I'm glad the plush pit is not removable. I feel as though that would be viscerally alarming!

I agree. Different words for the same thing tend to take on distinctly different meanings, as in "stuffing" vs. "dressing" for the poultry. It was a regional difference that now seems to mean inside vs. outside the bird.

Apprentices in Elizabethan England used to have it written into their contracts that they not be served oysters more than a set number of times per week. Of course this is when the Crown made half the calendar into fasting days to support the fishing industry. Handy to be head of your country's church.

Someone else just wrote in noting that servants in Massachusetts allegedly stipulated a certain number of times they could be served lobster! This is fascinating!

1. Lobster used to be served to Maine prisoners at least twice a week. In Massachusetts, some servants allegedly sought to avoid lobster-heavy diets by including stipulations in their contracts that they would only be served the shellfish twice a week. 2. In the Steve McQueen film "Tom Horn" about a Western gunman, hired to fend off cattle rustlers, he is perplexed when served a lobster, prompting this: "I'll be darned. I've never eaten a bug that big before."

I feel like a very good olive oil has its place on avocado toast - it can give a nice vegetal undertone. However, if you do put oil on it, it's absolutely vital that there be acid to balance it (tomato, lime, both). There's a place near me that puts a fried egg and furikake (seaweed and bonito flake topping) on their avocado toast and it's lovely.

Oooh, that does sound lovely! 

My avocado was too far gone so I went with the grilled cheese instead, but i burnt it cause the chat distracted me.

Noooo! Well, even burnt grilled cheese is better than no grilled cheese?

A woman got on the Metro at my stop yesterday in a Christmas sweater. To be fair, it was 5AM and she could have gotten dressed in the dark.

I am as strongly pro- an early start to the Halloween season as I am strongly anti- this Christmas creep. I hope it was a case of in-the-dark dressing.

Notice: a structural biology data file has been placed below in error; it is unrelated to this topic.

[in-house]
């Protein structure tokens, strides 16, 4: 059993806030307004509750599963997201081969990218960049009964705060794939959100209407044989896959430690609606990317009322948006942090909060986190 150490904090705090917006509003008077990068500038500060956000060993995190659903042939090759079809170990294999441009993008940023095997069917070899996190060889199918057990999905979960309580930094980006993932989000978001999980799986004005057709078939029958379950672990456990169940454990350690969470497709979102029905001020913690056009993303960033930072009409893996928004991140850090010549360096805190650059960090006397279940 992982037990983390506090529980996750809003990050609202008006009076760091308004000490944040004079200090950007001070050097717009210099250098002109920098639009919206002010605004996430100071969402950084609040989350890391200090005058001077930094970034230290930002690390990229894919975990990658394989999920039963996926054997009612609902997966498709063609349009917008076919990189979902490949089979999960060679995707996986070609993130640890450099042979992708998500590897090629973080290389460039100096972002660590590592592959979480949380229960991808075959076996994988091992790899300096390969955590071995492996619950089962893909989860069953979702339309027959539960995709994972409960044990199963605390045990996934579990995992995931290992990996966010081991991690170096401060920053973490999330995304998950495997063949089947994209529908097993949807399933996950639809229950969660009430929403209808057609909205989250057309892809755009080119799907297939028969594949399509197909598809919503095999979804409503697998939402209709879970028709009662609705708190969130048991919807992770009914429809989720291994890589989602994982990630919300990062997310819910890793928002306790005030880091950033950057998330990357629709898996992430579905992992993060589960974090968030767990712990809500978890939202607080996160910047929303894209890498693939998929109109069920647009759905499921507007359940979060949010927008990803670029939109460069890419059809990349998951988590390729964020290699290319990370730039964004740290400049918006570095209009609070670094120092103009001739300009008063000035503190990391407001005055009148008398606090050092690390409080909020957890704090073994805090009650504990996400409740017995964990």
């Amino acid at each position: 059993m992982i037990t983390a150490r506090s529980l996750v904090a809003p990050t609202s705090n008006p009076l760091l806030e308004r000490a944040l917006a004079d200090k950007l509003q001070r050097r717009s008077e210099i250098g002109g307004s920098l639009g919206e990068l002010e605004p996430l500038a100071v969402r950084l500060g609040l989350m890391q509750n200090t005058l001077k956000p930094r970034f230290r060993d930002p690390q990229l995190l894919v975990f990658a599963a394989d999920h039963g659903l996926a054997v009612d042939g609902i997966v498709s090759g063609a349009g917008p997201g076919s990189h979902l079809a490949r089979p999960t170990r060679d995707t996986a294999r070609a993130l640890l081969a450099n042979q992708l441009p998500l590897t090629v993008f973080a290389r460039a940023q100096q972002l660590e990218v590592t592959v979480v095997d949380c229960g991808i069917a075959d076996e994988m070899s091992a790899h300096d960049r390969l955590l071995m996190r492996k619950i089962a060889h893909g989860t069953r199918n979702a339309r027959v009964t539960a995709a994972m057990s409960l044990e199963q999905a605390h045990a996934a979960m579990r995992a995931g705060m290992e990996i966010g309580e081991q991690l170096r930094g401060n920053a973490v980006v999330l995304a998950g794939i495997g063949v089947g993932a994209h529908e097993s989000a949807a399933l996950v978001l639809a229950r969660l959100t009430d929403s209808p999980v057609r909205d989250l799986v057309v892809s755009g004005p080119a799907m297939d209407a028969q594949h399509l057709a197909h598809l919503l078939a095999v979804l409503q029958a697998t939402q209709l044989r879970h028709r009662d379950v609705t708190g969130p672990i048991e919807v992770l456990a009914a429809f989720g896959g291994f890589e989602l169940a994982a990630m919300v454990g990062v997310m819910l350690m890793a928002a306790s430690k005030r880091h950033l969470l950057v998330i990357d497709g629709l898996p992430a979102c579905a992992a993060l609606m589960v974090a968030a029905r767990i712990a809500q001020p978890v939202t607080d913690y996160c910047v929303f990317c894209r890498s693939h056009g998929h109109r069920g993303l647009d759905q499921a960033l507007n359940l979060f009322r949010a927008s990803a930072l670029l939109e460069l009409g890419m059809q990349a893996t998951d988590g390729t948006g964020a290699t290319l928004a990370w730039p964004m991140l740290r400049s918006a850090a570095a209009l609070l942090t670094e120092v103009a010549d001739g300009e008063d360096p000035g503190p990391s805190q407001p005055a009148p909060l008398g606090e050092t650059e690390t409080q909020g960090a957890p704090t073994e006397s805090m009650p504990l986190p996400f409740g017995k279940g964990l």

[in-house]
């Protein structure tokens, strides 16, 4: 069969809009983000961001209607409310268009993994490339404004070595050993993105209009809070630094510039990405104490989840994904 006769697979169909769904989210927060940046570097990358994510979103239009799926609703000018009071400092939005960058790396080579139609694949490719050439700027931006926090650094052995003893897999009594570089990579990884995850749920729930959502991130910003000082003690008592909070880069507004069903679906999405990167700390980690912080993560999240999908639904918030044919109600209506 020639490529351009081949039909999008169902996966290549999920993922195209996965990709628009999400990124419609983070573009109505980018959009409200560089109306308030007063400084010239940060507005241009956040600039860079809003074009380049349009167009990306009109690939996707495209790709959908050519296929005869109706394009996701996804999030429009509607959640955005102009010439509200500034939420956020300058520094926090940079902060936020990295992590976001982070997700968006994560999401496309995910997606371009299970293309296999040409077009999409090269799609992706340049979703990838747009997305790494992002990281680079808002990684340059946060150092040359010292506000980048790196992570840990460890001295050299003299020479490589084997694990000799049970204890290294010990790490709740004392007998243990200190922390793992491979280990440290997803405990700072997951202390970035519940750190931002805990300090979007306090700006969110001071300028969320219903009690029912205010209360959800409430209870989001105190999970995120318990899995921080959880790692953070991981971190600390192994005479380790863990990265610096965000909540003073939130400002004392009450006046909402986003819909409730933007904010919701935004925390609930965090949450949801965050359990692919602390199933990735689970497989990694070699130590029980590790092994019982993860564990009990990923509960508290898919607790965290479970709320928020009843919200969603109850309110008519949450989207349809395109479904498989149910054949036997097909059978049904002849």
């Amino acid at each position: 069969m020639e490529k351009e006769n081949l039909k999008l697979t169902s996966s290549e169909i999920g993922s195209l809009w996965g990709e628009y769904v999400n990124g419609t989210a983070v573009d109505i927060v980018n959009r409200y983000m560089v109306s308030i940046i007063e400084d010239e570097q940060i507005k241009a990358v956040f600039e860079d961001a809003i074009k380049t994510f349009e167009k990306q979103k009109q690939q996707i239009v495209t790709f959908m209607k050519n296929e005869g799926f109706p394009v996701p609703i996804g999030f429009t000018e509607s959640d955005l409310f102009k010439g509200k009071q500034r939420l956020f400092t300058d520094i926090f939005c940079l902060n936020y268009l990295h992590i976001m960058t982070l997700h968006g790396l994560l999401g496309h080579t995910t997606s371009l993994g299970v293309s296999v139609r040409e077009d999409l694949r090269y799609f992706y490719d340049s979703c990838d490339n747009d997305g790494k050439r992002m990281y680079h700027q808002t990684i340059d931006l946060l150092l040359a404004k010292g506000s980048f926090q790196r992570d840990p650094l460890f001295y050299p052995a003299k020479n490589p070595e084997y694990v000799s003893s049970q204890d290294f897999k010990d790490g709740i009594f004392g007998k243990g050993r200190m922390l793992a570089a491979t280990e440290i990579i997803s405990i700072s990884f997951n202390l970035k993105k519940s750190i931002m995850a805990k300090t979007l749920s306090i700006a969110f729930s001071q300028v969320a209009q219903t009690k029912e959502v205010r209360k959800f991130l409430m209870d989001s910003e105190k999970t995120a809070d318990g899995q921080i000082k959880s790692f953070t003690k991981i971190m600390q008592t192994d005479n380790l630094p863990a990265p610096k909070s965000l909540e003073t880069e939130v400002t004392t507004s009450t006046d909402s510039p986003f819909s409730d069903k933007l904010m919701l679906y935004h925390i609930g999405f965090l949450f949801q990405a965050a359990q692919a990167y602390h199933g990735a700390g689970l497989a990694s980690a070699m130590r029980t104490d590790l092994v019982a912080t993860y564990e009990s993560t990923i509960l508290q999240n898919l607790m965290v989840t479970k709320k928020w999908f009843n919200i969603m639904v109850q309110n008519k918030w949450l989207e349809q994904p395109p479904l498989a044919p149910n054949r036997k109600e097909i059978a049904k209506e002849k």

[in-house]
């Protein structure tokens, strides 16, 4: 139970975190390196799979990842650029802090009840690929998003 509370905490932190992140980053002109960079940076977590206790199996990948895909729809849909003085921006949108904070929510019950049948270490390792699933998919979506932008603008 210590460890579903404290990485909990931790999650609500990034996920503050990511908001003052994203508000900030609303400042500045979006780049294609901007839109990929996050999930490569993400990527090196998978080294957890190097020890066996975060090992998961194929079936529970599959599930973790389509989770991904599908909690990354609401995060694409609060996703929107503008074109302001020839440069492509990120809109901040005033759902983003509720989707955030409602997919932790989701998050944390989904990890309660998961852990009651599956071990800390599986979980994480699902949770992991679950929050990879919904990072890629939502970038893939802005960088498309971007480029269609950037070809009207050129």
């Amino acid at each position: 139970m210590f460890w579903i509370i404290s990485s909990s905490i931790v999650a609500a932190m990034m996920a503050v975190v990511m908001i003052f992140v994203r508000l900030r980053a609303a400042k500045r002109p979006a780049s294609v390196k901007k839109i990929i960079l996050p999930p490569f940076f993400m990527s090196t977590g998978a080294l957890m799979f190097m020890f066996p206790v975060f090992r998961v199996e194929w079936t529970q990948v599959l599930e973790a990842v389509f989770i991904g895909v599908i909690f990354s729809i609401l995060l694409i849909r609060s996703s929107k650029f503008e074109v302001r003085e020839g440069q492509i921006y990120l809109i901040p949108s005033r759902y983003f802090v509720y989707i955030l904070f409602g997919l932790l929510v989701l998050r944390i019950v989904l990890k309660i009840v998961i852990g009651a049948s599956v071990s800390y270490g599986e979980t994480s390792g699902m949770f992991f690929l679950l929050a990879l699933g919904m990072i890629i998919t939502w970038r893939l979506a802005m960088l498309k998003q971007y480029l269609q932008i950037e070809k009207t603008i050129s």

my DIY version doesn't use fancy bread, but I find it delish: cream cheese, smashed avo, garlic salt. It's often the highlight of my day, which is very sad...

No, that sounds delicious! The cream cheese is genius!

Along the same lines, I hate reading or listening to "in order to." Just say "to," people!

"in such a way as to"

I am not buying this distinction. People started using utilize because it sounds fancier. Then, when challenged, they made up a bogus distinction. I myself have used a toothbrush (an old one) to help strip varnish from the awkward corners of furniture I was refinishing.

i burnt the food so often we called it the family flavor. "that little special extra touch Mom does"

Gently carbonized!

New Yorker cartoon from decades ago: Prisoners in a chow line, one saying to another, "Oh, no, Potage St. Germain aux croutons AGAIN."

I didn't like avocado as a child, I don't like it as an adult, and it seems probable that I still won't like it in old age. Seems like an effective way to ruin perfectly good toast.

If the toast on its own satisfies you, no need to bother it! 

Back in the 1920s and '30s, chicken was reserved for Sunday dinner, because it was an expensive meat.

So, I always meant to ask, is "frosting" the same thing as "icing"? Or does it have a different meaning, whether or not made up?

Good question! Bakers?

I've never had a "professionally prepared" Avocado Toast. But yes, cheese... sharp cheddar melted on the toast, goat cheese or garlic boursin, all awesome.